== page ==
The readings for Lent take us on a tour through salvation history. This week we have Adam, next week Abraham, then Moses, then Samuel and David.
Our reading from Romans compares Jesus and Adam: Jesus is the New Adam, Adam is “the type of the one who was to come,” the pattern that Jesus will fulfill.
Romans points to the theme of obedience, and even specifies that those who die without the Law suffer the consequences of sin, death, but not “after the pattern of the trespass of Adam,” because where there is no commandment, there is no disobedience.
The reading from Genesis actually focuses on Eve (which is why the early Church Fathers thought Mary was also interesting as the partner of the New Adam). On the one hand, God has given Adam and Eve not only a garden – “various trees . . . that were delightful to look at and good for food” – but also the breath of life itself. But he has also given a command. Perhaps the arbitrariness of the command – don’t eat from this tree – emphasizes the theme of obedience. It is purely a matter of trusting God.
Satan, the serpent, tells Eve not to trust God. Notice the parallel to what we just saw, “The woman saw that the tree was good for food, pleasing to the eyes, and desirable for gaining wisdom.” Like all the other trees, it was “good for food” and “pleasing to the eyes.”
Though actually, the second expression is slightly different. What it says of all the trees is that they were beautiful and worthy of contemplation; but this tree made the physical eyes burn with desire.
And unlike the other trees, this one is “desirable for gaining wisdom.”
But what kind of “wisdom”? The immediate result is a change in their way of looking at each other: and they need to put clothes on. This “knowledge of good and evil” seems to emphasize evil, so that you don’t want a person with that knowledge to see you naked anymore. Indeed, the Hebrew word for “wisdom” here has to do with trickiness. Breaking trust with the Giver of Good Gifts, they have exchanged beauty for domination.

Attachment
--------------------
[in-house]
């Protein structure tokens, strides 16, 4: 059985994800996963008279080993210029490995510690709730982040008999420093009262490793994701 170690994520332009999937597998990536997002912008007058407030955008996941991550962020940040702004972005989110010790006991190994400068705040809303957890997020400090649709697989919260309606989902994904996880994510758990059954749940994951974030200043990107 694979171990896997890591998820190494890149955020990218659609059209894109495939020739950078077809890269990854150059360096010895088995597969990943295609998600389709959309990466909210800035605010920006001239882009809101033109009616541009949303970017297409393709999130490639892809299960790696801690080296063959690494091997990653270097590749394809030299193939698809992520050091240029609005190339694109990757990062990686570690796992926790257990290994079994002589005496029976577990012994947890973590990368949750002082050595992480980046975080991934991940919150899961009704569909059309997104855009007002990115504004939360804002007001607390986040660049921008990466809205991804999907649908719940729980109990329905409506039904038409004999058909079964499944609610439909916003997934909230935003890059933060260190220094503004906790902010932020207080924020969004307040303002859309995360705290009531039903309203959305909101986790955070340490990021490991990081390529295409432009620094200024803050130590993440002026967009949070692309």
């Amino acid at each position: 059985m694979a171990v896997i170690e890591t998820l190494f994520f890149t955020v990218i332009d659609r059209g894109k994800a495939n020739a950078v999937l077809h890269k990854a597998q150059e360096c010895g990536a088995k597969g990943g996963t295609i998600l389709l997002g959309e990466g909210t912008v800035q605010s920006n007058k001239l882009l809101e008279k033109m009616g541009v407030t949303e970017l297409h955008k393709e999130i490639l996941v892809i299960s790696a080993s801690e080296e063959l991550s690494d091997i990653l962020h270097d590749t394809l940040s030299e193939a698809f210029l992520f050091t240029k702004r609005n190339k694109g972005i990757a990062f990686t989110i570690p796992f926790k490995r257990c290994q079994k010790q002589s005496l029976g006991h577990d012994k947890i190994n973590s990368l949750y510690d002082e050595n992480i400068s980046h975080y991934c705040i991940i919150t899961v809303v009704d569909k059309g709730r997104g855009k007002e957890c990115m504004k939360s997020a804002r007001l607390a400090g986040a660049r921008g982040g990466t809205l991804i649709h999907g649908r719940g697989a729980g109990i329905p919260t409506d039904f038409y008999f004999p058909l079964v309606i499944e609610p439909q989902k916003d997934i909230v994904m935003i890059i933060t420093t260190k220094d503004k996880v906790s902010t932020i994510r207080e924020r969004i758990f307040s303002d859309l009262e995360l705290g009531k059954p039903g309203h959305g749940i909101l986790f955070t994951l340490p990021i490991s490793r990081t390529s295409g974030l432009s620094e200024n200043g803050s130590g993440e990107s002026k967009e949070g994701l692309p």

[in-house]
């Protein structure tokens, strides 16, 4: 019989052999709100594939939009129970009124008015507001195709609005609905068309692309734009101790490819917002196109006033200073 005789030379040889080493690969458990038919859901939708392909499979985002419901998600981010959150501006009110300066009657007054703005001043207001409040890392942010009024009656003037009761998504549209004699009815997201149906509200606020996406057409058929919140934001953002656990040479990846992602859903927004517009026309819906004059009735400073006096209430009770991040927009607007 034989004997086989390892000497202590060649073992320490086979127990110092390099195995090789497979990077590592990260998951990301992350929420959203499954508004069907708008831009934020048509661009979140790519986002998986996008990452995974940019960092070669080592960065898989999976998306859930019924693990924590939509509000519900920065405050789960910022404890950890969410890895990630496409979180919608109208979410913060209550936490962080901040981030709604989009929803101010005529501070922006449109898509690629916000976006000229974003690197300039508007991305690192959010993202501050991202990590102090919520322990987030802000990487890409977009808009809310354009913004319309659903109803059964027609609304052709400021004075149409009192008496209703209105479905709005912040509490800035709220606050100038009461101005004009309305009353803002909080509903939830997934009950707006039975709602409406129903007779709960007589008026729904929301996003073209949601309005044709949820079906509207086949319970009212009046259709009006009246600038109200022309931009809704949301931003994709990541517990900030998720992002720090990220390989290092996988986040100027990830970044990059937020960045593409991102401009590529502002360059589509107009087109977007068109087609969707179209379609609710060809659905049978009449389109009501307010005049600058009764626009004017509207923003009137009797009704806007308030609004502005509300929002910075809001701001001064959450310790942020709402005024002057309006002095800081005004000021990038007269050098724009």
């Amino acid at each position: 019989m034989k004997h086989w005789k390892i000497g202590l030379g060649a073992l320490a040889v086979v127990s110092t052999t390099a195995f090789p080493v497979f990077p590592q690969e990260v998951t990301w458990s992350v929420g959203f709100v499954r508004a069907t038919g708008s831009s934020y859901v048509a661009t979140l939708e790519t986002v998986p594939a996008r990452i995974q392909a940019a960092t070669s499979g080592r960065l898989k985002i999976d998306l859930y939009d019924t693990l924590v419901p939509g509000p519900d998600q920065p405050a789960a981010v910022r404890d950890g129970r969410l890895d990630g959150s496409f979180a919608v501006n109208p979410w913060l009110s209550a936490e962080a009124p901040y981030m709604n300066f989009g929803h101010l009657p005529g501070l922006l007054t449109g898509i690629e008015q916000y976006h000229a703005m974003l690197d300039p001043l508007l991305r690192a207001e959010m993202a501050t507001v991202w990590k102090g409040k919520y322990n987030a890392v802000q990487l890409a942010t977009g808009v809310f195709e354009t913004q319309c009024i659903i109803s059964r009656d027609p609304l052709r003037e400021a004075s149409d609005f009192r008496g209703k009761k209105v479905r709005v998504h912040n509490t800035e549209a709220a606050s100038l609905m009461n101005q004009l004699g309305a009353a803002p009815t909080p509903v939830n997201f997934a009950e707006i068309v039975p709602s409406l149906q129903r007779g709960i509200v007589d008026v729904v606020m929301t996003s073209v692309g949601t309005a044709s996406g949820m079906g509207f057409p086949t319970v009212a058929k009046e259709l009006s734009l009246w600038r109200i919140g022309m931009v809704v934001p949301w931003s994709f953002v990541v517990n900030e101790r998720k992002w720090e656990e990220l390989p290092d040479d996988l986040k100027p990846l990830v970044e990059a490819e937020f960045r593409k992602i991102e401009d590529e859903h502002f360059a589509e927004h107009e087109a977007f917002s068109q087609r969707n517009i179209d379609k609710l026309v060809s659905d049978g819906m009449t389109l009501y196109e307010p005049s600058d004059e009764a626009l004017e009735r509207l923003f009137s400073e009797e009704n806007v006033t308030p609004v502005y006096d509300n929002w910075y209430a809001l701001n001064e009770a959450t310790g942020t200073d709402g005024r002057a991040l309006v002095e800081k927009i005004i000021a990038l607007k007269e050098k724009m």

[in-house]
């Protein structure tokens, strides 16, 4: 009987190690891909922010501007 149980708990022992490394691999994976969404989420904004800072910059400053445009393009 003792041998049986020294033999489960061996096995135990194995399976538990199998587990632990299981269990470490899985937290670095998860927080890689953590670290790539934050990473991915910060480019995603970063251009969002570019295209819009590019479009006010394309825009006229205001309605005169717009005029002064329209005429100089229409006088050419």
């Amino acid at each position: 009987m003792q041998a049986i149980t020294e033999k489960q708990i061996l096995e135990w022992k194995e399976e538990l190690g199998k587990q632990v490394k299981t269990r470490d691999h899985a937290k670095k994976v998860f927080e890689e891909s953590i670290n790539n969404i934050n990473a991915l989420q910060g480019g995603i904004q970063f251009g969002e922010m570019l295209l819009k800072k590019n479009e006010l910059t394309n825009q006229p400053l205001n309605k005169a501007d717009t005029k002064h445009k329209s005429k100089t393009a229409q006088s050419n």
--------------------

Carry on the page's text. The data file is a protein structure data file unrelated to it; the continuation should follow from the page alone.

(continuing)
Our Gospel takes us to Jesus’s own encounter with Satan, where it goes exactly opposite. To Satan’s threefold provocation, Jesus responds that he lives on “every word that comes forth from the mouth of God,” that he will not put “God to the test,” and that “him alone shall you serve” and worship.
With Romans we can use the shorthand of obedience, and say that where Adam (and Eve) were disobedient, Jesus (and Mary) were obedient. But more deeply, we can say that Adam did not trust God to provide for him. Jesus trusted God as the only true provider, so that even starving in the desert, his food is whatever word God speaks. What Jesus restores is the relationship of trust. And that flows even into how we look at the world, and one another. It takes us back to the wisdom of beauty, instead of the cunningness of lust.
We should follow Jesus’ example of trust in the Good God. But Romans urges that this is more than just an example. It is more like an infection.
Somehow – Paul doesn’t try to say how – Adam has infected all of us, so that distrust is our “new normal.” Even those who have not directly disobeyed – and here, Paul says that those outside the Law have not been directly disobedient – are still wounded by this broken relationship. Not naughty, wounded.
And somehow, Jesus, the new Adam, not only personally acts opposite to Adam, but also similarly has the possibility of “infecting” us – or healing us – with his trust. Paul uses the word grace, and it is the key word of the entire Bible.
“The grace of God and the gracious gift of the one man Jesus Christ overflow for the many.” “Those who receive the abundance of grace and of the gift of justification come to reign in life through the one man Jesus Christ.” Through his “one righteous act, acquittal and life came to all.” The translation in church will say “acquittal,” but the real word is “being made righteous.”
This is the Good News of Lent. Not that we had better try really hard or God will punish us, but that God provides. He provided in the Garden and he provided in the Desert. But even more, he provides a new heart. Through our union with him – in faith, in love, and in the sacraments – he makes our hearts like unto his. We don’t have to do it all ourselves. Jesus shares with us his heart, heart of love and heart of trust. Trust in him.
Have you experienced Jesus changing your heart?